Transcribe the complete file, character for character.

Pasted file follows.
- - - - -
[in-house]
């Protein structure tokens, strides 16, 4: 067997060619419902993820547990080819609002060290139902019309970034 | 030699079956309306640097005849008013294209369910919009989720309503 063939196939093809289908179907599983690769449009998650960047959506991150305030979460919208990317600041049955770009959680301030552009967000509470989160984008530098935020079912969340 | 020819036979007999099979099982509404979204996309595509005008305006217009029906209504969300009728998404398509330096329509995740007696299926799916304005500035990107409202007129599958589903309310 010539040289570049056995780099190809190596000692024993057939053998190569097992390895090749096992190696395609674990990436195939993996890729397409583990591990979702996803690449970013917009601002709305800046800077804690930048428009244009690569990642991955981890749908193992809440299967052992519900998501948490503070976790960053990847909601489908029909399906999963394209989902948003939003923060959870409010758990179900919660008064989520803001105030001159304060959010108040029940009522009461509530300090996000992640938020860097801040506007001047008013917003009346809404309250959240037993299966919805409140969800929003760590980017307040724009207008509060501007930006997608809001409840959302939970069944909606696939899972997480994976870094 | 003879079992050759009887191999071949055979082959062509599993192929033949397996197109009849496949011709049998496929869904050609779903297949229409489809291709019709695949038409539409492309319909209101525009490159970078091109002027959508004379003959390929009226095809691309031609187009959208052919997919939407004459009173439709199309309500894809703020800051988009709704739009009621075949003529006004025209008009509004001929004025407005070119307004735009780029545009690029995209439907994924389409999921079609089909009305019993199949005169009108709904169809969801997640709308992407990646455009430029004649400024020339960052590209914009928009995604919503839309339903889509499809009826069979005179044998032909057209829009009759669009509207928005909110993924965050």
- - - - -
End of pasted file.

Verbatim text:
[in-house]
């Protein structure tokens, strides 16, 4: 067997060619419902993820547990080819609002060290139902019309970034 | 030699079956309306640097005849008013294209369910919009989720309503 063939196939093809289908179907599983690769449009998650960047959506991150305030979460919208990317600041049955770009959680301030552009967000509470989160984008530098935020079912969340 | 020819036979007999099979099982509404979204996309595509005008305006217009029906209504969300009728998404398509330096329509995740007696299926799916304005500035990107409202007129599958589903309310 010539040289570049056995780099190809190596000692024993057939053998190569097992390895090749096992190696395609674990990436195939993996890729397409583990591990979702996803690449970013917009601002709305800046800077804690930048428009244009690569990642991955981890749908193992809440299967052992519900998501948490503070976790960053990847909601489908029909399906999963394209989902948003939003923060959870409010758990179900919660008064989520803001105030001159304060959010108040029940009522009461509530300090996000992640938020860097801040506007001047008013917003009346809404309250959240037993299966919805409140969800929003760590980017307040724009207008509060501007930006997608809001409840959302939970069944909606696939899972997480994976870094 | 003879079992050759009887191999071949055979082959062509599993192929033949397996197109009849496949011709049998496929869904050609779903297949229409489809291709019709695949038409539409492309319909209101525009490159970078091109002027959508004379003959390929009226095809691309031609187009959208052919997919939407004459009173439709199309309500894809703020800051988009709704739009009621075949003529006004025209008009509004001929004025407005070119307004735009780029545009690029995209439907994924389409999921079609089909009305019993199949005169009108709904169809969801997640709308992407990646455009430029004649400024020339960052590209914009928009995604919503839309339903889509499809009826069979005179044998032909057209829009009759669009509207928005909110993924965050």